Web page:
So what’s better? Down the drain or trucked away?
— Michael Rosenthal, Washington
There’s nothing that plumbers love more than customers who stand and watch them work while peppering them with questions. That’s what Answer Man does, which is how he knows that his plumber, at least, doesn’t even use a garbage disposal. The only thing he wants to see going down the drain of his kitchen sink is water.
Now, that may be because of some weird plumber Stockholm syndrome — don’t tarnish my pristine pipes! — or it may be that he feels that grinding up food waste and sending it along is just asking for trouble.
Answer Man asked D.C. Water what it prefers. The answer: Put food scraps in the compost bin or trash can.
“Yes, it is true that we have a state-of-the-art digester complex at Blue Plains that can take organic waste (poop) and turn it into a nifty little product for planting and gardening,” spokesman Vince Morris wrote in an email. “However, any food scraps are not as structurally straightforward as poop is — they come with the added risk of causing clogs and fatbergs, they are not chemically ready to be added to our sludge and we would much rather they do not go down the drain.”
So: Composting is the best thing to do with these scraps. Second best is the trash, where — depending on where you live — they will be incinerated or added to a landfill. Which brings us to our next question:
When I read your column about plastic bags gumming up the works, it reminded me of something we dealt with in Colorado. Every year the water department asked — begged — us not to flush dental floss down the toilet. They explained that their filters cannot stop something so small and it gets into the gears and can bring the whole system to a halt.
I’ll bet most people don’t realize this and the local water departments would appreciate it if you did a PSA in your column to let people know not to do this.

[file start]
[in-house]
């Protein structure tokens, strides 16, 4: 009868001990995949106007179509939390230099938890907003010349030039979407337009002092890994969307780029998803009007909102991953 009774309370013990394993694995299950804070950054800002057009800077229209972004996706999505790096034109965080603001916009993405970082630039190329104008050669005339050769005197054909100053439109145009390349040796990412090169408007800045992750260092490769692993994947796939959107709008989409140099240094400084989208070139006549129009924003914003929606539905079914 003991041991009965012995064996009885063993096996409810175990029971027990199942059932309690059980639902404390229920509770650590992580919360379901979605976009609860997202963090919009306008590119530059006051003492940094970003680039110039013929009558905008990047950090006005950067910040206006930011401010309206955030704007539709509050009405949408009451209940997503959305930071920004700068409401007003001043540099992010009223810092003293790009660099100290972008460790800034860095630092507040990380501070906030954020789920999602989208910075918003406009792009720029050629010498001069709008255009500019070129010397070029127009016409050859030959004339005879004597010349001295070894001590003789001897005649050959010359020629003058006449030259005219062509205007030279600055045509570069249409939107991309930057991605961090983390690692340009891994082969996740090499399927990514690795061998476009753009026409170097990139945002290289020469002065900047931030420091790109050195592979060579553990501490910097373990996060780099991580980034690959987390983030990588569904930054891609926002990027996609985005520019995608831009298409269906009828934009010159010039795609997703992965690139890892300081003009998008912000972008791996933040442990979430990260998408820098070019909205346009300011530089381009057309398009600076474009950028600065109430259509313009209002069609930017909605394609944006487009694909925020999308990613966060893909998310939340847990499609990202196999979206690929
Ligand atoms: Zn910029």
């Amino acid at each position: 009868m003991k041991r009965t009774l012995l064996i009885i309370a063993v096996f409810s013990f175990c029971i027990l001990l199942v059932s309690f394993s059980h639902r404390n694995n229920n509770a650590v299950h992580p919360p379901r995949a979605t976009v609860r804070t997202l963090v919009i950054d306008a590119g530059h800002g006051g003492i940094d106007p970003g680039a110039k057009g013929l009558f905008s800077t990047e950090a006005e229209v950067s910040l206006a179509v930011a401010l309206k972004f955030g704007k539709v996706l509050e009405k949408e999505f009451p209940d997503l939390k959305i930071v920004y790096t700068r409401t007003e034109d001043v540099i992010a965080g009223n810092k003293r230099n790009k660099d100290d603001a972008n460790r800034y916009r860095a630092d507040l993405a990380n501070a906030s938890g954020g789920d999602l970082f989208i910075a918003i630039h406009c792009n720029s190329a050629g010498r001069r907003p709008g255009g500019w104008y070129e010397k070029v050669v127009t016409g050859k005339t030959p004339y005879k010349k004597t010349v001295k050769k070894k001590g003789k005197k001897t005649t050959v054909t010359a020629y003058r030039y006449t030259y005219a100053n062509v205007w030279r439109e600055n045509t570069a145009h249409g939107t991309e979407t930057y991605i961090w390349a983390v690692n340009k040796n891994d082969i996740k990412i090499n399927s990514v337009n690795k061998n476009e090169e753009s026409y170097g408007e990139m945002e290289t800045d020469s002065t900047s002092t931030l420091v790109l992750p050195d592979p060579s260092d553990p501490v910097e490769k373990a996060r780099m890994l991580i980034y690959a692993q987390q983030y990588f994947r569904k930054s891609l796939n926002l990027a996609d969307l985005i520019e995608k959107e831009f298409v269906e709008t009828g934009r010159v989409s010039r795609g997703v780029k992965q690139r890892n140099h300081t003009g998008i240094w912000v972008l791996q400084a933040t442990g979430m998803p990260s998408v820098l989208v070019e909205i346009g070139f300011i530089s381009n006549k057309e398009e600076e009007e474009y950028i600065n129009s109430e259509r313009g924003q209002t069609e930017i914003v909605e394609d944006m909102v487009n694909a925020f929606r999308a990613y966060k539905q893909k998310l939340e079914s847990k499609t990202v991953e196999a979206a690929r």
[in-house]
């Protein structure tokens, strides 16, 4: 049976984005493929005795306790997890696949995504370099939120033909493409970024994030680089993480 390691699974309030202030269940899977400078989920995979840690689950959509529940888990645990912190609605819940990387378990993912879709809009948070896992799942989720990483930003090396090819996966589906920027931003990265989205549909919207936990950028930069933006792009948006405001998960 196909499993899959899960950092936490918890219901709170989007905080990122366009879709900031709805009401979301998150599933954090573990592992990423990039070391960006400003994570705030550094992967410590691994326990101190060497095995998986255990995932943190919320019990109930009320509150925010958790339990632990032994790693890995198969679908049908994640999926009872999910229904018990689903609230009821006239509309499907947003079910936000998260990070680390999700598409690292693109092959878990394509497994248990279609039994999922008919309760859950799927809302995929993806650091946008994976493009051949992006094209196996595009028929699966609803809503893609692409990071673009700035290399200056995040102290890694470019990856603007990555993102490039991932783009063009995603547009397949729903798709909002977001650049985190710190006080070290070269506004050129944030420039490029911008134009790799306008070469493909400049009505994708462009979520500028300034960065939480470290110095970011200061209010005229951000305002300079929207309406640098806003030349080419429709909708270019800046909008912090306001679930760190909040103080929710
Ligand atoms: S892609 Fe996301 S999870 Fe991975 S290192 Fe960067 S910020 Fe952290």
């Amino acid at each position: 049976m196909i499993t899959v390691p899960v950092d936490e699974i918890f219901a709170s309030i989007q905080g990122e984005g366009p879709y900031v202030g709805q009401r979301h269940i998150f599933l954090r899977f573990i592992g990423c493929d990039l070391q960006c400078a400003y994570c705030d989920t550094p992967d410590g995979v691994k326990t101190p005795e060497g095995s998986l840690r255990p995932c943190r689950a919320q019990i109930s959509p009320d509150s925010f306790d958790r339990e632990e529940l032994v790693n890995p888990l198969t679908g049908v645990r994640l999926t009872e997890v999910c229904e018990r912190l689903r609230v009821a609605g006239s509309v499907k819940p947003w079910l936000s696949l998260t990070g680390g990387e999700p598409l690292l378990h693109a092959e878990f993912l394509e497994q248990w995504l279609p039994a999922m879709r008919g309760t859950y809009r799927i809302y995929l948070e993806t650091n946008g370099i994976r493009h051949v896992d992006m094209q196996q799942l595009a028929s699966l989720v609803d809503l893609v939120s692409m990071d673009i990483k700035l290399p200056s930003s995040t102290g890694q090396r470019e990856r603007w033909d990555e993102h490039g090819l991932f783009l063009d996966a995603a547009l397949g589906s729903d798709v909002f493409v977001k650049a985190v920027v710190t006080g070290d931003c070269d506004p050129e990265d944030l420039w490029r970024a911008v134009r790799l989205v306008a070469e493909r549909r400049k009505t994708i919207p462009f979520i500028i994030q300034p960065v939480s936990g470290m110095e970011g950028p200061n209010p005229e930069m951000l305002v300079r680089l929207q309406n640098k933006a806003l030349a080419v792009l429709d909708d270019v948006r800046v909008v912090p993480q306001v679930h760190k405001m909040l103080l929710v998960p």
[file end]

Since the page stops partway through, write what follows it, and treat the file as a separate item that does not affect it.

— George Miller, Warrenton
“Yes, floss is a disaster for wastewater systems,” he said. “It never ever breaks down or loses its strength and can contribute to big clogs of fats, oil and grease or other rags and non-flushable items. It will bind and catch and cause headaches for both homeowners and their plumbing and also for the water authority. We strongly encourage all users to put their floss in the trash — never, ever in a toilet.”
What it boils down to: Don’t use your toilet or your sink as a trash can. And while we’re on the subject:
I’m impressed by your legwork researching recycling. Wouldn’t it be easier if product labels showed with clear graphics what can and can’t be recycled? For example, shouldn’t packages of pens, toothbrushes, coffee, tea bags, razors and other common products tell us what we can recycle? Can we recycle that nice plastic and paper container that pens come in? Can we recycle the pens?
It seems to me we’d have better compliance if consumers had clear information about what to recycle.
That is a good idea. But Susan Collins of the Container Recycling Institute said there are too many variables to make it workable. Every community, she said, has different markets for its recyclables and thus has different rules for what to do with packaging and products.
Said Susan: “If I’m buying strawberries or blueberries, the maker doesn’t know what to put on the container because they could be selling to me — and in my community we’re not supposed to put it in the bin — or to a community five miles away that is supposed to put it in their bin.”
It’s the time of year when I hope you will recycle some of your money by donating it to The Washington Post Helping Hand. That’s our annual fundraising drive for three local nonprofit groups that work to improve the lives of vulnerable people: So Others Might Eat, N Street Village and Bright Beginnings.
Our goal is to raise $250,000 by Jan. 3. You can read about the vital work these charities do — and make an online contribution — by visiting posthelpinghand.com.